The Society for the Anthropology of Work, with the Committee for the Anthropology of Science, Technology, and Computing, awarded the 2022 SAW Prize to Alex Blanchette and Sarah Besky for their edited volume, How Nature Works: Rethinking Labor on a Troubled Planet. The book, published by the University of New Mexico Press in 2019, was recognized by the prize jury as an impressive breakthrough in the anthropology of work. The authors explore the boundaries between human and non-human labor, across multiple sites and disciplines. This intellectually original volume outlines new ways of envisioning labor, those who perform it, and those upon whom it is performed. The authors offer persuasive, logical, yet compassionate renditions of the labor of human and not-human agents who feed humanity, culture microbial communities, and pollinate our fields. These authors paint vivid portraits of those who tend and resist efforts to make nature work.
The SAW book forum was established in 2020 in recognition of the important role that early-career researchers play in the life of our section and the future of our field, SAW invited a diverse group of graduate students to read and compose brief responses to Blanchette and Besky's award-winning book. This forum gathers responses by Oviya Govindan (UC Irvine), Tanya Matthan (UC Berkeley), Wythe Marshall (Harvard), Julian Gantt (CUNY), and Srishti Sood (GWU).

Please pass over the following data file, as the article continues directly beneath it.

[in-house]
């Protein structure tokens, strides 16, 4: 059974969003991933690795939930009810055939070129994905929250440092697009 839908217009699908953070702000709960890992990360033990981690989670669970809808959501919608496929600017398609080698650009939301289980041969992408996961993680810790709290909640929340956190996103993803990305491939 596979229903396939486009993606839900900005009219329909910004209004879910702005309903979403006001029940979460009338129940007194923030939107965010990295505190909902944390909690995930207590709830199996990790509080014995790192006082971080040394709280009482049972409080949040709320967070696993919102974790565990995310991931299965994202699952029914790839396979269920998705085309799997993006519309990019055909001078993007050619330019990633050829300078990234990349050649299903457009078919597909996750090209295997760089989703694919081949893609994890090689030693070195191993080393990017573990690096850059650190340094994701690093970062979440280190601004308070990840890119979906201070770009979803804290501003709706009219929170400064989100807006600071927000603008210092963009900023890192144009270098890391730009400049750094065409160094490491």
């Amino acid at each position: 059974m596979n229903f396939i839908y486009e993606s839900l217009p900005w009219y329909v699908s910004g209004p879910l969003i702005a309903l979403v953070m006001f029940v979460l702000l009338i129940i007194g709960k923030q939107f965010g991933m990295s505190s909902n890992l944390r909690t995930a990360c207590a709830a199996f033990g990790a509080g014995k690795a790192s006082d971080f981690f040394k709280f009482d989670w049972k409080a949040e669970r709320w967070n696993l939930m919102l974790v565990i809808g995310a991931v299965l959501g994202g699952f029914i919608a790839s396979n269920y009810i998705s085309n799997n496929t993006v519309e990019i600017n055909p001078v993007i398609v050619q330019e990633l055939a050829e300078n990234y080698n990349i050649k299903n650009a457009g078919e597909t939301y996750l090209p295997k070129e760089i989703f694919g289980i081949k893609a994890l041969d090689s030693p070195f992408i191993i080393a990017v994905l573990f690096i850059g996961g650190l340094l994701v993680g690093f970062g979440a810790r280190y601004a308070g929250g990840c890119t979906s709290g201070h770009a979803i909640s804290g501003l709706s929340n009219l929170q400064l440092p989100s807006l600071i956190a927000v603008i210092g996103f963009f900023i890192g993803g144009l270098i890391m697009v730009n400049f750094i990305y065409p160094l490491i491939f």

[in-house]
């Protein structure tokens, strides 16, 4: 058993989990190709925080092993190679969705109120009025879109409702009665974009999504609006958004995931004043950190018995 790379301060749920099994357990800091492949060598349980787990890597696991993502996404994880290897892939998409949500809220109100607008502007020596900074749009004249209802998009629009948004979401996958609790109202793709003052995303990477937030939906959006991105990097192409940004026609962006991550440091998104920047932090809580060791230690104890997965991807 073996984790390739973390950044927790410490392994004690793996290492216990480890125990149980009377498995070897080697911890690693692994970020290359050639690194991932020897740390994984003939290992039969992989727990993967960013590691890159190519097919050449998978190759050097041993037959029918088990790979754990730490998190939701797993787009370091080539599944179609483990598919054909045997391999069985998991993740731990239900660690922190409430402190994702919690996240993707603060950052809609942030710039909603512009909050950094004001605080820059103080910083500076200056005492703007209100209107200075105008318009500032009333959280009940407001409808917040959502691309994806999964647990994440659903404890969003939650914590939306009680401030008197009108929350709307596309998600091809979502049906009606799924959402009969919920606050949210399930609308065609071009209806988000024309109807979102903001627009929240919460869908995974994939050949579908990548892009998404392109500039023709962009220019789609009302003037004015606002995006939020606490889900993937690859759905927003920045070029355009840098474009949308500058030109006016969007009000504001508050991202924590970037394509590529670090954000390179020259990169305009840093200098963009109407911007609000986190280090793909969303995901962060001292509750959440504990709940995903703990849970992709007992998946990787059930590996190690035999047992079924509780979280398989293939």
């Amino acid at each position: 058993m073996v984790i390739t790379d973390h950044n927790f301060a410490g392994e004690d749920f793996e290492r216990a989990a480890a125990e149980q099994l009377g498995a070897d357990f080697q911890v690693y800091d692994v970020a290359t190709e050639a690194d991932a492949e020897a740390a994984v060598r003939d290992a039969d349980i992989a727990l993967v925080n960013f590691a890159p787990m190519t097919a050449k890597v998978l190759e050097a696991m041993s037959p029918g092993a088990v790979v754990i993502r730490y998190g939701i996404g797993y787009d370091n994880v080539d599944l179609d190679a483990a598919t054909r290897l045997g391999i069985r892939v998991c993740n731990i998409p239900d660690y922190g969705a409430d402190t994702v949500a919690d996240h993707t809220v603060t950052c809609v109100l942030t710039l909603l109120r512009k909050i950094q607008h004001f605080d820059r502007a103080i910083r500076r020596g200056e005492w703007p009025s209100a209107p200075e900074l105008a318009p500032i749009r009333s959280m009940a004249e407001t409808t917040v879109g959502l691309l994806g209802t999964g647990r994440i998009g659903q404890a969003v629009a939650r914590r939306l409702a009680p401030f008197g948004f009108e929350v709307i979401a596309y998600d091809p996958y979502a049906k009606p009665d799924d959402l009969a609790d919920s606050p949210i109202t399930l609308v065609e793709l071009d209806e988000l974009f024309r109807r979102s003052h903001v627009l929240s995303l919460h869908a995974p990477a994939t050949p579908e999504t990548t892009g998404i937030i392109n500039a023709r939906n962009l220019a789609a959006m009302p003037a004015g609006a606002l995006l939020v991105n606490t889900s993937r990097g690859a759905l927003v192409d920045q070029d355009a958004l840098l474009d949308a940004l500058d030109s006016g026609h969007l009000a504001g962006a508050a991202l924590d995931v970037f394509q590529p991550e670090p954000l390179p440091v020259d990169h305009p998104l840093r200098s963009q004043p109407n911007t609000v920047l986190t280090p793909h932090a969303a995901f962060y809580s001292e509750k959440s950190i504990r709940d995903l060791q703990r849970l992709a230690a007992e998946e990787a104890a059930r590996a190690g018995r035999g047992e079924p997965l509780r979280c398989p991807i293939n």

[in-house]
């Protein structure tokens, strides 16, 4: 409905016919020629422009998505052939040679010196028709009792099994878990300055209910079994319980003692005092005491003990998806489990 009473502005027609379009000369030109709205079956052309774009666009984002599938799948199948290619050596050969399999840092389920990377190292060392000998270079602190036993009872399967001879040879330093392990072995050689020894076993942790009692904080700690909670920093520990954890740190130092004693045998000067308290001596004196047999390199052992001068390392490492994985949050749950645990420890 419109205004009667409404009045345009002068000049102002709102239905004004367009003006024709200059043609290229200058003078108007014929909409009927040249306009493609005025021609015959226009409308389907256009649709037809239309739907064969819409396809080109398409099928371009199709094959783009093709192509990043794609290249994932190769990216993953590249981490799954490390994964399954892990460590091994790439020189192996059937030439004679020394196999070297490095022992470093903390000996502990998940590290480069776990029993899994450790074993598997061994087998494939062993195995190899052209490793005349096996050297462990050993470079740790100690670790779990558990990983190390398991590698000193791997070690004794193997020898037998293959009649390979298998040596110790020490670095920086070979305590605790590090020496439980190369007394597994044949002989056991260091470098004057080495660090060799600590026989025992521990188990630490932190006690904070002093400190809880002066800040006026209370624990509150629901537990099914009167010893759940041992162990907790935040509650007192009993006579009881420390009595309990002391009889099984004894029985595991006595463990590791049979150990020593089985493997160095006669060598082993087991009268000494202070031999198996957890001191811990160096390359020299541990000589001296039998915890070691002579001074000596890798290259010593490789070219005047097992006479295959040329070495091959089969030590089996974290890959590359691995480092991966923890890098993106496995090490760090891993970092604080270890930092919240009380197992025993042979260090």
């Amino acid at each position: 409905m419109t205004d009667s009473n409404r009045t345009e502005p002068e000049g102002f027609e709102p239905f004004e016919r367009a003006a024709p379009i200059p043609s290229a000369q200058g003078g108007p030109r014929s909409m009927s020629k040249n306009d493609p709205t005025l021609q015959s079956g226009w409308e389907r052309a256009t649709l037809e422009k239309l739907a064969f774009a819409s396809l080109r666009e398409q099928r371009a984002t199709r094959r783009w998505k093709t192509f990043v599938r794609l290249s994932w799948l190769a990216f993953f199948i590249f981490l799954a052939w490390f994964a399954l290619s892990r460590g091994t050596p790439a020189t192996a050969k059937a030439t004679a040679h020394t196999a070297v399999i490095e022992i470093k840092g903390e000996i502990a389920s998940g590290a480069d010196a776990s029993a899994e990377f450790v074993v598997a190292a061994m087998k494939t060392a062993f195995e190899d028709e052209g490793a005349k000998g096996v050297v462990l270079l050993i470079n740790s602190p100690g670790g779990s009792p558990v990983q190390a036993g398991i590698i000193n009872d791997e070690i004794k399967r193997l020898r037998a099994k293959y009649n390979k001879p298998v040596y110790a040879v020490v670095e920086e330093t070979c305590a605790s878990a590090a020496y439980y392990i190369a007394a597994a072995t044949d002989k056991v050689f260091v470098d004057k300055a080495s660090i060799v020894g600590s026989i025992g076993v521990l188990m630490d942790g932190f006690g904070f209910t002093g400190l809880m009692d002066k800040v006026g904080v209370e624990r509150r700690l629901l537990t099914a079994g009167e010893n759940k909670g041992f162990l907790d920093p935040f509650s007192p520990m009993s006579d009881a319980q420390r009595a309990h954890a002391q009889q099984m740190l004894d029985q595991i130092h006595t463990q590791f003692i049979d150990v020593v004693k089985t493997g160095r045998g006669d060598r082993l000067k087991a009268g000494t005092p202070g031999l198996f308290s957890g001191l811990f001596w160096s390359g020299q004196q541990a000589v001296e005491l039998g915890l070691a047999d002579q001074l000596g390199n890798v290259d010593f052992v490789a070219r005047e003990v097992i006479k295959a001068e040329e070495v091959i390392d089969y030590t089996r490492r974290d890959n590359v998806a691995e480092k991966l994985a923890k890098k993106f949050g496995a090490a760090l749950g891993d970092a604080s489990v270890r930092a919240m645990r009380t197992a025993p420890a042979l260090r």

Our hope is that these forums will both extend the reach of scholarship that has been recognized by SAW and contribute to the intellectual exchange across career stages that has long been a hallmark of the section.
Parker Hatley is a Ph.D. candidate in the Department of Anthropology at Harvard University, working across the fields of environmental and visual anthropology. He was a student representative to the board of the Society for the Anthropology of Work from 2020-2022.